Distillation

Distillation can be used to separate two liquids that are fully mixed together to form a solution.

When two liquids can fully mix together they are called miscible liquids. Liquids that do not mix and form layers are known as immiscible liquids.

Distillation only works with liquids that have very different boiling points. A good example is ethanol and water. Both are clear colourless liquids that look almost the same. However, ethanol boils at 78°C and water boils at 100°C. So when the mixture reaches 78°C the ethanol boils and travels to the boiling tube as a gas. It then condenses as highly concentrated ethanol (not pure ethanol, as some of the water in the mixture would still evaporate) and is collected (the liquid collected as the end of the distillation is known as the distillate). The liquid left behind in the conical flask will then be mostly water. To obtain pure water, you would have to change the receiving flask when the temperature on the thermometer reached 100°C.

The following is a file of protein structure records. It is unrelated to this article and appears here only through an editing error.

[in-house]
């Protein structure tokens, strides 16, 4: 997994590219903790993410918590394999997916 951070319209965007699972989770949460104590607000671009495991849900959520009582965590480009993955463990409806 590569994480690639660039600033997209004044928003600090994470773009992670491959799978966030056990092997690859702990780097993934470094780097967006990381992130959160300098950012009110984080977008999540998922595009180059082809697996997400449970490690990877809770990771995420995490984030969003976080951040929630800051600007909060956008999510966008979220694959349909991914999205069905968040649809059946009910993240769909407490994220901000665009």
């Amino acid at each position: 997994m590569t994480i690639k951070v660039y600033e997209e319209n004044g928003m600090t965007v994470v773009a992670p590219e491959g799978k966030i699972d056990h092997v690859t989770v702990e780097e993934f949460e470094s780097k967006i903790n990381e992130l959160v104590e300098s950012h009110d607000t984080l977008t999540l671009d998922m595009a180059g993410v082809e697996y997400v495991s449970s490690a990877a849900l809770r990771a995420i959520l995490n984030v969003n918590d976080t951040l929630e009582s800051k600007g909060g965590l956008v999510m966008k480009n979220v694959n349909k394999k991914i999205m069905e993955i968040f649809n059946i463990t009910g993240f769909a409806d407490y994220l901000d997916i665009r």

Diagram showing distillation - Mixture of ethanol and water is heated, ethanol vapour condenses, and liquified ethanol drips out into a conical flask.
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